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'A Small Sacrifice'

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Editor:

 I'm writing in response to lamentations about losing our view of the "pristine" Pacific (Mailbox, Oct. 27) due to offshore wind turbines. It's true that, on those rare days when the fogbank is pushed 20 miles out, we will be able to see the turbines on the far horizon from an elevation of 40-plus meters — but not below that, where most of us view the ocean. Even so, it is a small price to pay. The world's seas are no longer pristine, but are well into being acidified by our carbon loading of the atmosphere. The sea's degradation is not localized like our aesthetic "payment" will be. And since it is an aesthetic price, it is subjective. I, for one, like the way an array of wind turbines looks and the way I feel when I see them — as evidence of progress against climate change and ocean acidification.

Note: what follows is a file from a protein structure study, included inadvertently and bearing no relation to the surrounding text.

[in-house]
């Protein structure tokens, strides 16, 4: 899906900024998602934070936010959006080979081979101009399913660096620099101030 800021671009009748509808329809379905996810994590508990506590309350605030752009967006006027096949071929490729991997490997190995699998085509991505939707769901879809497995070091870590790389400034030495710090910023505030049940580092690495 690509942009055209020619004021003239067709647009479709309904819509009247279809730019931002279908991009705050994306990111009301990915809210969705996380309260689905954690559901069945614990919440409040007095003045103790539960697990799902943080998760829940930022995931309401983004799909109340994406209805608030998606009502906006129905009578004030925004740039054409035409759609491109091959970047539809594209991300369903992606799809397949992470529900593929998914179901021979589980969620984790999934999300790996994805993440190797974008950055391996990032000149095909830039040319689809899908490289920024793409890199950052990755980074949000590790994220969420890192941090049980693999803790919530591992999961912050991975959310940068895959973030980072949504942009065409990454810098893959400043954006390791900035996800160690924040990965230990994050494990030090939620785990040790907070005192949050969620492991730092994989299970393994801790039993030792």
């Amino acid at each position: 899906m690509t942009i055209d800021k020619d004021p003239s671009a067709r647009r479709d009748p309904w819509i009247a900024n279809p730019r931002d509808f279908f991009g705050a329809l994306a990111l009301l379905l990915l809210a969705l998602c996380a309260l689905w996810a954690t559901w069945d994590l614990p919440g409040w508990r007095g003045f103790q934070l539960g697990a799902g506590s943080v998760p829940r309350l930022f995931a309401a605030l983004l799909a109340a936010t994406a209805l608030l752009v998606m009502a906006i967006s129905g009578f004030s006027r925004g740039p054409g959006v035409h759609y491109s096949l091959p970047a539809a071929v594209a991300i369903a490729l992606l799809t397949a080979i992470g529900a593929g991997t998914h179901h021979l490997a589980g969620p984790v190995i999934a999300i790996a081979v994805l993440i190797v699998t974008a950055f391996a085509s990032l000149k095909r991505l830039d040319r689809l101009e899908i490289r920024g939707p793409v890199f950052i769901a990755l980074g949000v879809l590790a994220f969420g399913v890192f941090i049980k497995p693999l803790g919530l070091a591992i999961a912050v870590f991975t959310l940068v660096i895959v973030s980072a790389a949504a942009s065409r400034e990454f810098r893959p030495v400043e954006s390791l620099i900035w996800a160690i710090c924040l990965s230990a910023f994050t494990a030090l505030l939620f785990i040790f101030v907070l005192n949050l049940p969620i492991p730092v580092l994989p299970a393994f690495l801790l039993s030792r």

We North Coasters, with the material advantage of being able to choose to live here in this economically, aesthetically and climatically privileged region, are uniquely positioned to help save the oceans for everyone — not just for our local aesthetic pleasure. It's a small sacrifice, well worth making.

The death of the oceans would be a global catastrophe, and practically permanent. By comparison, losing the fondly remembered views of the few is inconsequential. When better solutions are found, the turbines can be removed and their underwater structures can remain as the artificial reefs they will have become. 

 Michael Bickford, Arcata

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